Soup dinner and no dessert? Valentine’s Day Ash Wednesday-style

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Many people looking at their February calendars are doing a double-take with Ash Wednesday falling on Feb. 14, Valentine’s Day. (CNS illustration/Joe Heller)

By Carol Zimmermann
Catholic News Service

WASHINGTON (CNS) — Many people looking at their February calendars are doing a double-take with Ash Wednesday falling on Feb. 14, Valentine’s Day.

The two days, steeped in tradition, don’t have too much in common beyond their religious roots. Valentine’s Day, named after St. Valentine, a third-century martyr, is all about romance with its emphasis on cards, candy, flowers and nice dinners, where Ash Wednesday takes a more somber tone as the start of 40 days of prayer, fasting and almsgiving of Lent.

Ash Wednesday also is one of two days, along with Good Friday, that are obligatory days of fasting and abstinence for Catholic adults — meaning no eating meat and eating only one full meal and two smaller meals. In other words, not a day for consuming candy hearts, chocolate cakes or fancy steak dinners.

And for those who wonder if Catholic bishops might grant a dispensation from the day’s fasting requirements, as they sometimes have with the no meat rule when St. Patrick’s Day falls on a Friday in Lent, they should probably think again.

Bishop Robert J. Baker of Birmingham, Alabama, told Catholics in his diocese in a Jan. 29 statement that “some have wondered whether a dispensation for the standard laws of fast and abstinence would be granted” Feb. 14.

This artwork depicts Ash Wednesday and Valentine’s Day, both observed Feb. 14 this year. (CNS illustration/Elizabeth Butterfield, Diocese of Erie)

“A dispensation will not be given,” he wrote, stressing that this decision was “out of respect for the importance of Ash Wednesday in the lives of so many — including our non-Catholic brethren — and the way this custom underlines the importance of the Lenten season at its outset.”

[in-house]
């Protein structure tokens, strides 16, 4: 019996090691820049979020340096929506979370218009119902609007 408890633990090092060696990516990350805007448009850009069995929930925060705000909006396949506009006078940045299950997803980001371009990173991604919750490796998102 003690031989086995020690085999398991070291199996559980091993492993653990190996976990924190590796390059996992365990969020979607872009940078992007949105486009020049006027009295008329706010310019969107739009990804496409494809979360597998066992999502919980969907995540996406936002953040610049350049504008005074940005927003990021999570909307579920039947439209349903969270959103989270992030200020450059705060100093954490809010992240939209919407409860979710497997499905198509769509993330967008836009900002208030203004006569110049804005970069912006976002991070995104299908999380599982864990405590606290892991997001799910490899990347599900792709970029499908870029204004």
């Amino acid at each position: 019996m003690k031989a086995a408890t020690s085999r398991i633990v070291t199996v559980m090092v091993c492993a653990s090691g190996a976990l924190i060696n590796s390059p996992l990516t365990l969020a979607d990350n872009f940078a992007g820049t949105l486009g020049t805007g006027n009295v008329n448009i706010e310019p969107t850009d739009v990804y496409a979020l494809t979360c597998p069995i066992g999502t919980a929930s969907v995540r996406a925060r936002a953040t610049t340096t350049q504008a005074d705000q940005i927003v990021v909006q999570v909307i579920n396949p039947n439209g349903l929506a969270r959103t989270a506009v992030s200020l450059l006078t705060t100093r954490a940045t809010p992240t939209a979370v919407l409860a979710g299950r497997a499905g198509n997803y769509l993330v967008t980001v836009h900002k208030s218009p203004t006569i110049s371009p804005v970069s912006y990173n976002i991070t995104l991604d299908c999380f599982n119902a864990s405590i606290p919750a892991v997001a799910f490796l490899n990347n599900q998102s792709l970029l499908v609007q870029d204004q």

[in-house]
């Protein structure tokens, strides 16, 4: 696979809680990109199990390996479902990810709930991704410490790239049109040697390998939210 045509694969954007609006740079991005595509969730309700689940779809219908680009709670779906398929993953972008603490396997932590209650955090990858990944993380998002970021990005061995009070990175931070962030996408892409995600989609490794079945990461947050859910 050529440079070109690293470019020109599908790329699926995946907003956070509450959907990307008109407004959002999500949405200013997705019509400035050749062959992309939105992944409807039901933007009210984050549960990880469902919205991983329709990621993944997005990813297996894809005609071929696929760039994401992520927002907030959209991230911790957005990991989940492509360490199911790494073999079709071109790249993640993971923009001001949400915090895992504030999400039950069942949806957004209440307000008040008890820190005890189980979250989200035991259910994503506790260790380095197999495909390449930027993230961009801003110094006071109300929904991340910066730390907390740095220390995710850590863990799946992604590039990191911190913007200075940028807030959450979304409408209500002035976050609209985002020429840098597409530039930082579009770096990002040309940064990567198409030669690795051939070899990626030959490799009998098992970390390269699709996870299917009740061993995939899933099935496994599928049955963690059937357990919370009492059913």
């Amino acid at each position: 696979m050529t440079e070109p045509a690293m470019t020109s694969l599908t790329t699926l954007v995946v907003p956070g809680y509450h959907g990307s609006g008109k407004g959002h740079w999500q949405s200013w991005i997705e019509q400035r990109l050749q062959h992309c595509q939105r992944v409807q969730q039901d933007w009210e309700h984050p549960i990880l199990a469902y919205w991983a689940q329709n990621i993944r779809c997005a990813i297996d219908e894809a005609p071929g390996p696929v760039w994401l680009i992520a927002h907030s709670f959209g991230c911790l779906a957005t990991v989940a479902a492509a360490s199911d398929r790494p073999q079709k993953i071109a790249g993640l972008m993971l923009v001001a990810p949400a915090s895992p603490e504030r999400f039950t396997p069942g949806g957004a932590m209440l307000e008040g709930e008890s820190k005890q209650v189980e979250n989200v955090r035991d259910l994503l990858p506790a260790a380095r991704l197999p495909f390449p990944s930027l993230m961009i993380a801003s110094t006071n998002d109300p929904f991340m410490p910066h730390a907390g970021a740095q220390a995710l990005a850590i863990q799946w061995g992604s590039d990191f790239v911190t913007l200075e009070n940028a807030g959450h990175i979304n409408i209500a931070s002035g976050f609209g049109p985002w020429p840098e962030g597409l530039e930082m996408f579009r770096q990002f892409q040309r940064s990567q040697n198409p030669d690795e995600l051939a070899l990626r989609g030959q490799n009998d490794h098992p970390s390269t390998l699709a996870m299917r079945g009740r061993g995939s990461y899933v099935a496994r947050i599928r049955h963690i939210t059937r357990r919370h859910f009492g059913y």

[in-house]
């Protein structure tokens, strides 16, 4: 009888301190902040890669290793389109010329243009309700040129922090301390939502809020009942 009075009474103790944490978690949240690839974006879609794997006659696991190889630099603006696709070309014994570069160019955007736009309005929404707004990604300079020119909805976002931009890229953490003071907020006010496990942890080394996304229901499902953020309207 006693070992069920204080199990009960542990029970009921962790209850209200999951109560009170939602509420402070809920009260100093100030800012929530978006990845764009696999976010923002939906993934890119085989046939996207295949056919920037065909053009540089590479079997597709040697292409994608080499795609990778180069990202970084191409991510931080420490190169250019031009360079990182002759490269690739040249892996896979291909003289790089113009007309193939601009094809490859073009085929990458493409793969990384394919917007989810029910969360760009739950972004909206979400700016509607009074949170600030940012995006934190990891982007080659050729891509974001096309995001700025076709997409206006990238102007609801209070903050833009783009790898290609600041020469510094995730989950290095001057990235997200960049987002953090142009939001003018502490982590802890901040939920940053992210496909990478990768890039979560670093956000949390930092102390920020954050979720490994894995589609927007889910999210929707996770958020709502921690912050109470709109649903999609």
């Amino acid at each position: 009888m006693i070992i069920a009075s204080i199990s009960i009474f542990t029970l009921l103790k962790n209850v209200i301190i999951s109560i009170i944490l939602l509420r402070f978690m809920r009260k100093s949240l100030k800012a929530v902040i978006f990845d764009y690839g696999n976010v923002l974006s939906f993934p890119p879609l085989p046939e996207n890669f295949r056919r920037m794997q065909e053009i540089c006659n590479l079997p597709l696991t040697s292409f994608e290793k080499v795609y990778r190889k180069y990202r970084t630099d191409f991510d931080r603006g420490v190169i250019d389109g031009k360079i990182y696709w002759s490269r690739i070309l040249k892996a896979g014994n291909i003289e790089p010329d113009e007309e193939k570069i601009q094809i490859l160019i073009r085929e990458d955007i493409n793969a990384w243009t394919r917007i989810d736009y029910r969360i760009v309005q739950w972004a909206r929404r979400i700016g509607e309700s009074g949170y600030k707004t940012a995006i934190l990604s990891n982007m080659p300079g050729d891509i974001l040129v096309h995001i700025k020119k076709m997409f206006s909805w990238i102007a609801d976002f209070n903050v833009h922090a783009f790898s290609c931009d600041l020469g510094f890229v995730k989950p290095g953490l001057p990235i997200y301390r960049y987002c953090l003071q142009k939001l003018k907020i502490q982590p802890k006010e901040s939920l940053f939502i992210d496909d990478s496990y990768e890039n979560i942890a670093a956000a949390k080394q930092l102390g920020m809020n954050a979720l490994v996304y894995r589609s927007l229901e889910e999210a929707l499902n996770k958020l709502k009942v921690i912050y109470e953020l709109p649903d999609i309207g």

He suggested Catholics celebrate Valentine’s Day on another “non-penitential day,” maybe even Feb. 13 — which is Mardi Gras.

“The good Lord, who suffered so much out of love for us, will surely reward our fidelity and sacrifice,” he added.

A Jan. 26 statement by the Archdiocese of Chicago similarly suggested celebrating Valentine’s Day on Mardi Gras: “a traditionally festive time before beginning our Lenten observance.”

“Catholics throughout the world recognize Ash Wednesday as the solemn beginning of a period of prayerful reflection and penance, as is evident by the large number of churchgoers on this day,” the statement said, stressing that the day’s “obligation of fast and abstinence must naturally be the priority in the Catholic community.”

Joseph Zwilling, communications director for the Archdiocese of New York, told Catholic News Service that New York Cardinal Timothy M. Dolan did not give any dispensation for Catholics for Valentine’s Day and pointed out that St. Patrick is the patron saint of the archdiocese, which puts the celebration of that day “into a different category.”

Similarly, the Archdiocese of Detroit was not giving a pass. Ned McGrath, archdiocesan director of communications, told the Detroit Free Press:

“I have no reason to doubt the ability of my fellow Catholics to multi-task, honoring their commitment to the church’s liturgical calendar and, if they so choose, to observe Valentine’s Day and April Fools’ Day,” (which coincidentally falls on Easter this year).

He also noted that the last time Ash Wednesday and Valentine’s Day overlapped, in 1945, the Detroit Tigers won the World Series.